It sounds like a medical term -- "We've suffered an employee's separation of the lower cubicle." Doesn't employee separation also refer to what happens at the end of every working day? Is it a dance step? Do managers address a soon-to-be-let-go employee and tell them "we have to separate you?"
I guess what really catches my ear is that this sounds like a term that would only be used by an employer. No one comes home and tells their loved ones "I got separated today." Have you received any invitations to a "separation party" or "separation luncheon?"
Maybe this is oversensitivity on my part. I imagine it was intended to cover any situation where an employee leaves -- moving on to another job, retirement, going back to school, escaping to the private sector -- including situations where the employee makes the choice to "separate." Recent economic events don't make one think of this verb is from both sides of the desk, do they?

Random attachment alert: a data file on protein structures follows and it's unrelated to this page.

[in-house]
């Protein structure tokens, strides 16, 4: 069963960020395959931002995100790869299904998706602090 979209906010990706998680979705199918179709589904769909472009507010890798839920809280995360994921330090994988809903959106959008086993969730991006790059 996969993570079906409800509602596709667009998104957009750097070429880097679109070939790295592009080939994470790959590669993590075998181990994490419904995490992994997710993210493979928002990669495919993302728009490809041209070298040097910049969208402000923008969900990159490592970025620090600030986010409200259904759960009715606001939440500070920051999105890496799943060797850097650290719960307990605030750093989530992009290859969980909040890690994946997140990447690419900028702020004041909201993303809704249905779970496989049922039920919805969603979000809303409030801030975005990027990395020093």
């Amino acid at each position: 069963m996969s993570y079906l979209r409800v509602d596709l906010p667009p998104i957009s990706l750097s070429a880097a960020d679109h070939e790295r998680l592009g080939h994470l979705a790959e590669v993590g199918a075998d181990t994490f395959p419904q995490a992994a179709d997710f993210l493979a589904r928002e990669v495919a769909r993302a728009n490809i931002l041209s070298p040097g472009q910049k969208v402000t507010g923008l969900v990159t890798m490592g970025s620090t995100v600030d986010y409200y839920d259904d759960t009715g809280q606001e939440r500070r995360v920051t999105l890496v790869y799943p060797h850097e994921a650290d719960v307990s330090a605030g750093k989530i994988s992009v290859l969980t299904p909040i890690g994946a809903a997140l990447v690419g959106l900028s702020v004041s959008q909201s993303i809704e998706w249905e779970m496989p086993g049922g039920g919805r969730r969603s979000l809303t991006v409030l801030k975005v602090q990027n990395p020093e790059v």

The technical term for the process immediately following employee separation is "de-provision." In reading the description of these steps, one gets the impression of a swat team descending upon the separated employee's cubicle and putting up crime scene tape. I also have an image of everyone acting relaxed and in control, when you know they want to rush to the "separated" employee's cubicle and make sure all the paper clips are still there.
Should management/consultants have need for other terms to cover the situation, I offer the following:
* They'll (employees) be stepping back to take a look at the big picture.
* They're going for the long coffee break.
* They're being given an opportunity to do research in job futures.
* They're on our bottomless sabbatical program.
And employees -- or separated employees -- might want a few terms of their own:
* Employee laceration.
* Doing the security guard tango.
* Returning to the home office.
* Forgetting the security code for good.
* Cutting back on office expenses.
* Joining the ranks of the newly self-unemployed.
Please feel free to submit any terms of your own. I'll gladly use this space in the future to share submissions.